Bill Elder has twenty-five years' experience as a college athletic director, ten as chairperson of departments of physical education, and twenty-one years as a physical education professor. He served on the President's Cabinet at both the University of Mobile and Lindsey Wilson College, and worked as head basketball coach at the University of Mobile, the University of Montevallo and Northeast State Junior College. He has been inducted into both the NAIA Basketball Coaches' Hall of Fame and the University of Montevallo Sports Hall of Fame, and was recognized by the Mobile Sports Hall of Fame for his contribution to athletics in the city of Mobile. He has a Ph.D. in educational administration from the University of Alabama and a M.S. in physical education from the University of Tennessee. He earned his B.S. at Samford University in physical education.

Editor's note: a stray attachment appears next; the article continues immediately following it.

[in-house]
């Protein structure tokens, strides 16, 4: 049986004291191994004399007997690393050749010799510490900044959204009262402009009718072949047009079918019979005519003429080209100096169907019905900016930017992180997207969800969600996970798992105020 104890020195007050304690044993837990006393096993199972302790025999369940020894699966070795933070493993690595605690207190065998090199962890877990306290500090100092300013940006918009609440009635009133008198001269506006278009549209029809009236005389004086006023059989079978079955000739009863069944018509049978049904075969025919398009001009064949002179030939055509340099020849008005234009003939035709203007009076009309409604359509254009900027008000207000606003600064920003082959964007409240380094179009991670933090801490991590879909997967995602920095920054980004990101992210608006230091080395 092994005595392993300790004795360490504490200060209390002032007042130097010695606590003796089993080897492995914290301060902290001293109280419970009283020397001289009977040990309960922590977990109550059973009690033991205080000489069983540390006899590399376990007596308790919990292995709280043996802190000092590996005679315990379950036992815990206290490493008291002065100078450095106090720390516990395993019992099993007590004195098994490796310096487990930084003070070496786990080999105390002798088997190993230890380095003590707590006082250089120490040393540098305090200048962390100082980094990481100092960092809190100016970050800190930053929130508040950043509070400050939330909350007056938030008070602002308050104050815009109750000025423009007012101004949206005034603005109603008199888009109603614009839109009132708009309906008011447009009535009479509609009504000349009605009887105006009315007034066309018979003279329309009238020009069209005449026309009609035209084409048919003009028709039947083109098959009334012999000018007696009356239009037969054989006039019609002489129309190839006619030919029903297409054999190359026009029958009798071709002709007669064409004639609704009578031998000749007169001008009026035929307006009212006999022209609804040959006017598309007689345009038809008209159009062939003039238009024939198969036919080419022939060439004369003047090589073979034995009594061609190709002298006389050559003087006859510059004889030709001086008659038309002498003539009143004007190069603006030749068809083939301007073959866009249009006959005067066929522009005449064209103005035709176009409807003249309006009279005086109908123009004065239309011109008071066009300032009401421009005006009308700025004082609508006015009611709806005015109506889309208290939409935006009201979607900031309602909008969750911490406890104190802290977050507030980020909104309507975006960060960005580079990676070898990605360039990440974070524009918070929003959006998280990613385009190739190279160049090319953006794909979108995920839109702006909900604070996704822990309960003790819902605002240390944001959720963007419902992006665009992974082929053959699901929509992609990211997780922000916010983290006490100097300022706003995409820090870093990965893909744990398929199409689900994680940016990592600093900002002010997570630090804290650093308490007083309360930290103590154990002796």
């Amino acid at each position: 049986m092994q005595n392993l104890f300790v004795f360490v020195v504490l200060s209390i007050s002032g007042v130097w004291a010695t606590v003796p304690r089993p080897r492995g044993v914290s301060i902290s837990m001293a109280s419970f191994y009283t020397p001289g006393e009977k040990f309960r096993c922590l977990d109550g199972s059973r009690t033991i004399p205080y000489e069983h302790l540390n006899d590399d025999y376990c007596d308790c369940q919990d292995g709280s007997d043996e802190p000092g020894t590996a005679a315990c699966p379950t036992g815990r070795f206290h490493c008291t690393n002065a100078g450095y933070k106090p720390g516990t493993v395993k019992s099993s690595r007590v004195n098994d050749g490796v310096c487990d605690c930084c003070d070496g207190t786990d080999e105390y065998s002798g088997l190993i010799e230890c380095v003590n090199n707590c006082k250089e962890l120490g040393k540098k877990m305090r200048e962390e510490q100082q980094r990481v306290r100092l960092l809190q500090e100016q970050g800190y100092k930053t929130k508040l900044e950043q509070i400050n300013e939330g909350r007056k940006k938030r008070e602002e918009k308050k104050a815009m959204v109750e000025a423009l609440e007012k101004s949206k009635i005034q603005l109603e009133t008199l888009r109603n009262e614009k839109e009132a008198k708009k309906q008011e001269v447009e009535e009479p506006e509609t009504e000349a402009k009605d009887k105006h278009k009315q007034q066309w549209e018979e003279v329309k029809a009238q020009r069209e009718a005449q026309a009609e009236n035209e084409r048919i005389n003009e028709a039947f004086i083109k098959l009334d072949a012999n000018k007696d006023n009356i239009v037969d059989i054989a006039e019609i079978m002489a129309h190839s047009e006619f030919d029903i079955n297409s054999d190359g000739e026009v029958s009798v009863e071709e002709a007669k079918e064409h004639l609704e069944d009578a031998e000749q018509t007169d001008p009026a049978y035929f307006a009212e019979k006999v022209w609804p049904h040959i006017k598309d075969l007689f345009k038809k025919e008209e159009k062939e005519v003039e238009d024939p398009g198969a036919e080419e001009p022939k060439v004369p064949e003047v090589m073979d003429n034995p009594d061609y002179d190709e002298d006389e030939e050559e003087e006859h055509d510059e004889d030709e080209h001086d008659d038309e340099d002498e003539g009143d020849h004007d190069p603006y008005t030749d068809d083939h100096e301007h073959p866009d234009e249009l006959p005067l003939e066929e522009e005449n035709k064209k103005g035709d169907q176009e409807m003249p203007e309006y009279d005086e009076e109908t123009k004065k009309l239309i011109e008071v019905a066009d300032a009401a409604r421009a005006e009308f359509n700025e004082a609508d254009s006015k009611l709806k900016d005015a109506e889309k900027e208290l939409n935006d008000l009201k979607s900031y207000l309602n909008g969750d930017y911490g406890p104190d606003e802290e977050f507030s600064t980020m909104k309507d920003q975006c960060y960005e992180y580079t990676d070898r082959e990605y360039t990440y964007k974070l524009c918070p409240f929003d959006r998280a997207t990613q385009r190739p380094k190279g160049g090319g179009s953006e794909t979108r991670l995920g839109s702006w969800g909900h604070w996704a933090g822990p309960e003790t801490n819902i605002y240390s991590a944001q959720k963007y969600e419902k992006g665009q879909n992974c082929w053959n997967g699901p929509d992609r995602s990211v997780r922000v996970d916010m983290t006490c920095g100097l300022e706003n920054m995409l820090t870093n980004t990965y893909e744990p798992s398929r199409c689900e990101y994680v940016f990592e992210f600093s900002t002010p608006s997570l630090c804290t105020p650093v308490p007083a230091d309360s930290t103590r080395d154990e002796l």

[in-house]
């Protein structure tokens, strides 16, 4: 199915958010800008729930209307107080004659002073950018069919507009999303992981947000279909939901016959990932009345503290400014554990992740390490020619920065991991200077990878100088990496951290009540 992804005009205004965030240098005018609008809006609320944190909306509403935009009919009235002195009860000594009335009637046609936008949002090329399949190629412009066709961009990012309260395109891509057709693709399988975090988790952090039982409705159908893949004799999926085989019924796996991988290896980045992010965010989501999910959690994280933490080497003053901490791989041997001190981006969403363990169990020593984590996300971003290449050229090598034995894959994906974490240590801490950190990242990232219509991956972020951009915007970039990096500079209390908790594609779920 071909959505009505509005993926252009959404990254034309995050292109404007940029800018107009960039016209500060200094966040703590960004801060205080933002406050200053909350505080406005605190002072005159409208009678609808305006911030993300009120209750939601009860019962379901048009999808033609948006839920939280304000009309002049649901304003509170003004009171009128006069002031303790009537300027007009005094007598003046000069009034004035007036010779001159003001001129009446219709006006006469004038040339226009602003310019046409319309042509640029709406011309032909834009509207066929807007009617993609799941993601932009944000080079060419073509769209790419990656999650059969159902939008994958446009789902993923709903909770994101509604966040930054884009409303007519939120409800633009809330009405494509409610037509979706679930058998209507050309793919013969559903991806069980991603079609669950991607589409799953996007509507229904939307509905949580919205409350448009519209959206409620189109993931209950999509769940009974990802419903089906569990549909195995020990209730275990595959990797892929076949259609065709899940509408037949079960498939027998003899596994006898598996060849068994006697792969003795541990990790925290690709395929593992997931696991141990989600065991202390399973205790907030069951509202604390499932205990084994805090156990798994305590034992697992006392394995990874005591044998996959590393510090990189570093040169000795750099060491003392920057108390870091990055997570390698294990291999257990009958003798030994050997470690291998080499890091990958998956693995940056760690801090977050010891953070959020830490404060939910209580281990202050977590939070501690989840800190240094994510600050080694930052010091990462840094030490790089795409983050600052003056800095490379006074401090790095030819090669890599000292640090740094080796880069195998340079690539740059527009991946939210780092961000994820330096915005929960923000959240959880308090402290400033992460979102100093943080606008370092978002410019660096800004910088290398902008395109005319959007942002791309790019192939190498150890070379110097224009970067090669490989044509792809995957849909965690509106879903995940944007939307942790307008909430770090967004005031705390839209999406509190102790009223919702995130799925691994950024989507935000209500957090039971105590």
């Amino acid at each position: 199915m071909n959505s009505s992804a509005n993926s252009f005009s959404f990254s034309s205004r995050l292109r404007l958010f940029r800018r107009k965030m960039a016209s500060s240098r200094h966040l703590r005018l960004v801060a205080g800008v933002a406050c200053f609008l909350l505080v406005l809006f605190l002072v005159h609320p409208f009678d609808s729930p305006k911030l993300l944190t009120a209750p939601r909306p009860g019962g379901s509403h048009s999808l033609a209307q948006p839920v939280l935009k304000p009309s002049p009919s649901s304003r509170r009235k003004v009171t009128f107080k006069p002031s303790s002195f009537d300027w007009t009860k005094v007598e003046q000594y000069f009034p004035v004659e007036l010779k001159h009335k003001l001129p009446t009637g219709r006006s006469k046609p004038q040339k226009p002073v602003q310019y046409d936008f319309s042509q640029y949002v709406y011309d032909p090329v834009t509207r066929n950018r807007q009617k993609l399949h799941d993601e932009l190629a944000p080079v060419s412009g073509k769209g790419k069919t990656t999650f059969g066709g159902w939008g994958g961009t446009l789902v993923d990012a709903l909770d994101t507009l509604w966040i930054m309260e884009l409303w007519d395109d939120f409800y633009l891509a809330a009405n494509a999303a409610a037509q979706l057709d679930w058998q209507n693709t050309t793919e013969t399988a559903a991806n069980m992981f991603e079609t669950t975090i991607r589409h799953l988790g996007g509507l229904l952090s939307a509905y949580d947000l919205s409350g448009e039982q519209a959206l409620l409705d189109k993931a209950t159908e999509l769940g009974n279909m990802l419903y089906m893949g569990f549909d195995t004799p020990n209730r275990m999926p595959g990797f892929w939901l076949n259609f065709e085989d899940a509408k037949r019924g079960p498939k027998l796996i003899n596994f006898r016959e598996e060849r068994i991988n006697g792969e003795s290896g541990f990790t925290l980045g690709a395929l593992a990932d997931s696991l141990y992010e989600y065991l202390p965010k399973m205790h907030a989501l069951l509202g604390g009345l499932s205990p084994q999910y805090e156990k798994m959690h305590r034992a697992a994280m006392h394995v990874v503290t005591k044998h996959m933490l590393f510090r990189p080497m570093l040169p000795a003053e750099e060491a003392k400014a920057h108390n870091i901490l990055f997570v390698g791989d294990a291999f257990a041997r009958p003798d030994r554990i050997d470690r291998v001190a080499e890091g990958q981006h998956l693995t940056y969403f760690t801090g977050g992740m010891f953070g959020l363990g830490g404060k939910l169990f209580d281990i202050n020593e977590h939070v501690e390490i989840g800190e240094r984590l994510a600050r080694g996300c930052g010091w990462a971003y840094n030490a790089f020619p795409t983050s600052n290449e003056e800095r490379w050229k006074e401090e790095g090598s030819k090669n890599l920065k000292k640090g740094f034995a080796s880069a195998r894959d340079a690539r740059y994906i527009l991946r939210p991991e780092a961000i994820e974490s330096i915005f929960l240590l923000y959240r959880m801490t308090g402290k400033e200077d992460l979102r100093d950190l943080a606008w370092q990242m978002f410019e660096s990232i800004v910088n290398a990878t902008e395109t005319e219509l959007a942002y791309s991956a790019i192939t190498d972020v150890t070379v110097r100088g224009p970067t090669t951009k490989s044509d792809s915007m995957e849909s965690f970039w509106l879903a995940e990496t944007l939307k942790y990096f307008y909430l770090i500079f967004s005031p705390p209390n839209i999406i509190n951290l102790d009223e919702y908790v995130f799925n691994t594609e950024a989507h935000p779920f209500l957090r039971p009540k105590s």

As the recent film Glory Road reminded, the early desegregation of college sports often was neither easy nor pleasant. Here Bill Elder recalls how he and a courageous group of white and black student-athletes broke racial barriers at a small college in northeast Alabama in the early 1970s. The setting was Sand Mountain, an area which four decades earlier had given rise to the Scottsboro Boys case, and where racial attitudes for some had not changed much. Elder has recently retired from a successful career as a college sports administrator, but here he shows vividly why he sometimes wondered whether he and his players would live through their experience. Abandoned by their school officials, the players faced constant threats and harassment and occasional violence. But they kept playing and winning games and forging bonds between themselves that lasted long after that first season was over. Through it all, Elder, an Alabama native and lifelong Baptist, watches his community with both a loving and an objective eye. His brief eyewitness account of both the worst and best elements of Southerners during this tumultuous era is compelling testimony.